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Weekend Reads 042018: Mostly DNS Security Stuff

For many, the conversation about online privacy centers around a few high-profile companies, and rightly so. We consciously engage with their applications and services and want to know who else might access our information and how they might use it. But there are other, less obvious ways that accessing the World Wide Web exposes us. In this post we will look at how one part of the web’s infrastructure, the Domain Name System (DNS), “leaks” your private information and what you can do to better protect your privacy and security. Although DNS has long been a serious compromise in the privacy of the web, we’ll discuss some simple steps you can take to improve your privacy online. —Stan Adams @CDT

Cloudflare, the internet security and performance services company, announced a new service called “Spectrum.” The service gets its name from the fact that Cloudflare aims to offer DDoS protection for the whole “spectrum” of ports and protocols for its enterprise customers. @Tom’s Hardware

Security researchers have been warning about an ongoing malware campaign hijacking Internet routers to distribute Android banking malware that steals users’ sensitive information, login credentials and the secret code for two-factor authentication. In order to trick victims into installing the Android malware, dubbed Roaming Mantis, hackers have been hijacking DNS settings on vulnerable and poorly secured routers. —Swati Khandelwal @Hacker News

In summary, the best lesson one can take from this paper is that publication in a journal or conference proceedings does not guarantee that the paper withstands scrutiny. The paper is linked above for the interested reader to peruse himself, and to investigate the claims. —Rachel Traylor @The Math Citadel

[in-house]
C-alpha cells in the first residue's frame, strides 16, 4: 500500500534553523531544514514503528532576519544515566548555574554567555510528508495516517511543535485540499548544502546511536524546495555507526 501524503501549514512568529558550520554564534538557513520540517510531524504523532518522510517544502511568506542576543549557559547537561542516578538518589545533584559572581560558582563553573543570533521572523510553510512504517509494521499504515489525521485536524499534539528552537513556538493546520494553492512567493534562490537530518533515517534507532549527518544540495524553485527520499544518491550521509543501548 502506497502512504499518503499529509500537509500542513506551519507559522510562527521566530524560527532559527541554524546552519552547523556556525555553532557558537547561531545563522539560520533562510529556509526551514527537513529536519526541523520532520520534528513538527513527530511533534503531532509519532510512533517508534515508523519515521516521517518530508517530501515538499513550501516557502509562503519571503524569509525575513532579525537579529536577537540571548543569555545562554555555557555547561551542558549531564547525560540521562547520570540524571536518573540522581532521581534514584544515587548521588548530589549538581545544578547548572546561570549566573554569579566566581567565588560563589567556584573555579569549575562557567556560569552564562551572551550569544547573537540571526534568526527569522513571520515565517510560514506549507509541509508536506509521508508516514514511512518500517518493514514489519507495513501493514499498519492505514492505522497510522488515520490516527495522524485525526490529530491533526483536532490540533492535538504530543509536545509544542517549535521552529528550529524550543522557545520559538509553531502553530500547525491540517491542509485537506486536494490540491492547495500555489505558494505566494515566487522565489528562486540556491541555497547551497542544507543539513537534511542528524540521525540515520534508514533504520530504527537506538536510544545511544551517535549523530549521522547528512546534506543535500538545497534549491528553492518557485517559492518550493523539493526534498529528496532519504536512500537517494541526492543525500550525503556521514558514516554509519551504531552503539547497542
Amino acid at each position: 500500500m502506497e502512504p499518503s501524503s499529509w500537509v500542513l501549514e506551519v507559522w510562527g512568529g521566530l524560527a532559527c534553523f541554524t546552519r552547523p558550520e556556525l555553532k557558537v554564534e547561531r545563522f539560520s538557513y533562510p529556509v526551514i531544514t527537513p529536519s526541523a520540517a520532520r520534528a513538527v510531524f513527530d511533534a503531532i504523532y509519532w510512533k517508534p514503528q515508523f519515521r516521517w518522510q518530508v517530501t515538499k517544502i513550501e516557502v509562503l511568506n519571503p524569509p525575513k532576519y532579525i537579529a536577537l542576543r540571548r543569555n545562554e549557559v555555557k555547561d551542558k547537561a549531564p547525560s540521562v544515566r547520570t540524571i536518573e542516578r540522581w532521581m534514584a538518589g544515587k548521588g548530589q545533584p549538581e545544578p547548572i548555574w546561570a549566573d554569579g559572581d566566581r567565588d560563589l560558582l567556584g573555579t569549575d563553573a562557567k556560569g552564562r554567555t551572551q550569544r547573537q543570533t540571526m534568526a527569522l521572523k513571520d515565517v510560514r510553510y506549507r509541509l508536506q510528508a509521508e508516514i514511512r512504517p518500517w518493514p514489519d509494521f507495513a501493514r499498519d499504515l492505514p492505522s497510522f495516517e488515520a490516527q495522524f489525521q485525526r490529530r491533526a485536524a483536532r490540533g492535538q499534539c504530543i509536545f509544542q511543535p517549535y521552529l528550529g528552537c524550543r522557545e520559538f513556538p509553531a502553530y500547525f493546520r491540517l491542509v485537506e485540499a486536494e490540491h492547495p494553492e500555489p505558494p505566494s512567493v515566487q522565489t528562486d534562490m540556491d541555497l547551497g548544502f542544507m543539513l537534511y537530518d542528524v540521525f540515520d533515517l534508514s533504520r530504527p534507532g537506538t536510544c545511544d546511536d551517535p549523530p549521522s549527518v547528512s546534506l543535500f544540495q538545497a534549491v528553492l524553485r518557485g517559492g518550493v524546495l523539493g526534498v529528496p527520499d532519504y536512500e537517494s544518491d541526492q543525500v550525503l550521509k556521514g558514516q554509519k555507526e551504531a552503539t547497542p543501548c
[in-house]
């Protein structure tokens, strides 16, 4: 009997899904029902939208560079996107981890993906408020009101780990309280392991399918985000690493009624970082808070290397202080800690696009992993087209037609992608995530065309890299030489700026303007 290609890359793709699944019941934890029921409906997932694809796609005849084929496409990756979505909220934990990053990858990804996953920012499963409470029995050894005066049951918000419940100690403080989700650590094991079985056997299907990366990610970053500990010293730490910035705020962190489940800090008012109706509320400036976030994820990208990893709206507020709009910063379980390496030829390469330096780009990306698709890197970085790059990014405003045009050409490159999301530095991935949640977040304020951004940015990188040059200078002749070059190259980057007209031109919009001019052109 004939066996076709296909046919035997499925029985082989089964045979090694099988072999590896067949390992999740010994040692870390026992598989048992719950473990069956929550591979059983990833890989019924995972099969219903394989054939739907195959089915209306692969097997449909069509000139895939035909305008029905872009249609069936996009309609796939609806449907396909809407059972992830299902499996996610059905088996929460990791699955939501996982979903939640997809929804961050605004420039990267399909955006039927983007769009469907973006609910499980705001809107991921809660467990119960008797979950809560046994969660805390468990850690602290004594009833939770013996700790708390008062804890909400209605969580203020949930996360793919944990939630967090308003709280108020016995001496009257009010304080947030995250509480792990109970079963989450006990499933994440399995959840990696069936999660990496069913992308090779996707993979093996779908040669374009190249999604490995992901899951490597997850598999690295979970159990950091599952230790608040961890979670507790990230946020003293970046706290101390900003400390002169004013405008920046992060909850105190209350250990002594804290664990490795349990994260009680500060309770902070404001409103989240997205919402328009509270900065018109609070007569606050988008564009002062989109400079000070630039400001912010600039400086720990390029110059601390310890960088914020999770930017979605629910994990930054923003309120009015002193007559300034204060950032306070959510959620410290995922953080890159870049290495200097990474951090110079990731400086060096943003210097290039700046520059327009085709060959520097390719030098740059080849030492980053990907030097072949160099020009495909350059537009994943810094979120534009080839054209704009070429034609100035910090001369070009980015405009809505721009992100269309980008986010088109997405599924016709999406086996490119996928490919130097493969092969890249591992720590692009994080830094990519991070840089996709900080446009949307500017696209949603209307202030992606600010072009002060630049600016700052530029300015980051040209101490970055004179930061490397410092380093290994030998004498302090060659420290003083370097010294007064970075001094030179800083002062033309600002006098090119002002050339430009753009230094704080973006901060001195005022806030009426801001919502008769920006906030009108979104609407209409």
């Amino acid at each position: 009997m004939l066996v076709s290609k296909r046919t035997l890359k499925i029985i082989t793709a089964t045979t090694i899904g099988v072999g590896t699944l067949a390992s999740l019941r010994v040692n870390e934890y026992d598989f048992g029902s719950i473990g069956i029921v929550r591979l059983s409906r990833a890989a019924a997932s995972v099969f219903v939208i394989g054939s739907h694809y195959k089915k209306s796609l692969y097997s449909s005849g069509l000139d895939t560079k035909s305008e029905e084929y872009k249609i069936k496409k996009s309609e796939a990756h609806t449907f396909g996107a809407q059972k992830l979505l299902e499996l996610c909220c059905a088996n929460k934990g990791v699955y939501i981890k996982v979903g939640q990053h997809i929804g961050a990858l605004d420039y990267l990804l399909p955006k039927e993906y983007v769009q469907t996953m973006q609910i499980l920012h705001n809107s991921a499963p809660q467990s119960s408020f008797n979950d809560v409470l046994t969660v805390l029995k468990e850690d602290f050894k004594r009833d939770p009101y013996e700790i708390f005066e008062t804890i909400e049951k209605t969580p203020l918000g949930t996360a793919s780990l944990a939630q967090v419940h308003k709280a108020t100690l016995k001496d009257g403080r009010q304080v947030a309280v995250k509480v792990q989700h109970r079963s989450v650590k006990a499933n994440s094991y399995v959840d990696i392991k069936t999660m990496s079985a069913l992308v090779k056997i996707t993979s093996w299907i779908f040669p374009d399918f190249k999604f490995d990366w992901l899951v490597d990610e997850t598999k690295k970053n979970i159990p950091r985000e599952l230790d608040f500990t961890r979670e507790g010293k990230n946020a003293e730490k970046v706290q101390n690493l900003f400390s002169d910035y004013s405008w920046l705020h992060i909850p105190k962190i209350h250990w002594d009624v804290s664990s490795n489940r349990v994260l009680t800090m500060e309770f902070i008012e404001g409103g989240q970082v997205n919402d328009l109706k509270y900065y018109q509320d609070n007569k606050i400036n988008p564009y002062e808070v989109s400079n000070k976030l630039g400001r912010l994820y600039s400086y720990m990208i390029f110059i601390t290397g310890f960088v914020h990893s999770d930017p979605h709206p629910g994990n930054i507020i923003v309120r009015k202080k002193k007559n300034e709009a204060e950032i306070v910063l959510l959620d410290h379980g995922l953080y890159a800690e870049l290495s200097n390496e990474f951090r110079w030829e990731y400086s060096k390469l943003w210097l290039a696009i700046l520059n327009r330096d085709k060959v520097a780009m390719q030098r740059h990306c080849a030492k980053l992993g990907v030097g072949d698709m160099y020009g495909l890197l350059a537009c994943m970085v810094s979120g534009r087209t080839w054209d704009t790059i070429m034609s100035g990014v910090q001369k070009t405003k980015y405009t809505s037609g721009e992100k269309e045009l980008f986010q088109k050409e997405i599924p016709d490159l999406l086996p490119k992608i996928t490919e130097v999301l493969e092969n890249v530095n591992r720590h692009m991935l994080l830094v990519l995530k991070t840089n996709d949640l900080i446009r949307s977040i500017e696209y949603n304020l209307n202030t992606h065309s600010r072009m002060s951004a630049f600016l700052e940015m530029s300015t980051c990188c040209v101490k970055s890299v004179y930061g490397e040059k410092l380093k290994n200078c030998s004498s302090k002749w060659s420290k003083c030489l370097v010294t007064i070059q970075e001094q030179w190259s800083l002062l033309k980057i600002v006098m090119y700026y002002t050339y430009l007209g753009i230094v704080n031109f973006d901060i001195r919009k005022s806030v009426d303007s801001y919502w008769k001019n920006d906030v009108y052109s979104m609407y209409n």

A security researcher has disclosed details of an important vulnerability in Microsoft Outlook for which the company released an incomplete patch this month—almost 18 months after receiving the responsible disclosure report. The Microsoft Outlook vulnerability (CVE-2018-0950) could allow attackers to steal sensitive information, including users’ Windows login credentials, just by convincing victims to preview an email with Microsoft Outlook, without requiring any additional user interaction. —Swati Khandelwal @Hacker News

As Gandhi once said, “An eye for an eye will only make the whole world blind.” The same could be said about using “hack back” technology for vengeful purposes, such as security defenders who respond to attackers with the intent to harm their systems. —Dr. Salvatore Stolfo @Deark Reading

So ICANN decided to ask Article 29 for some specific guidance about WHOIS and how ICANN plans to deal with it in light of GDPR. You can read the original letter here. Article 29 were meeting in Brussels this week, and they not only discussed the ICANN request, but issued formal advice in response to ICANN’s letters. —Michele Neylon @CircleID

While performing in-depth analysis of various malware samples, security researchers at Cyberbit found a new code injection technique, dubbed Early Bird, being used by at least three different sophisticated malware that helped attackers evade detection. As its name suggests, Early Bird is a “simple yet powerful” technique that allows attackers to inject malicious code into a legitimate process before its main thread starts, and thereby avoids detection by Windows hook engines used by most anti-malware products. —Mohit Kumar @Hacker News

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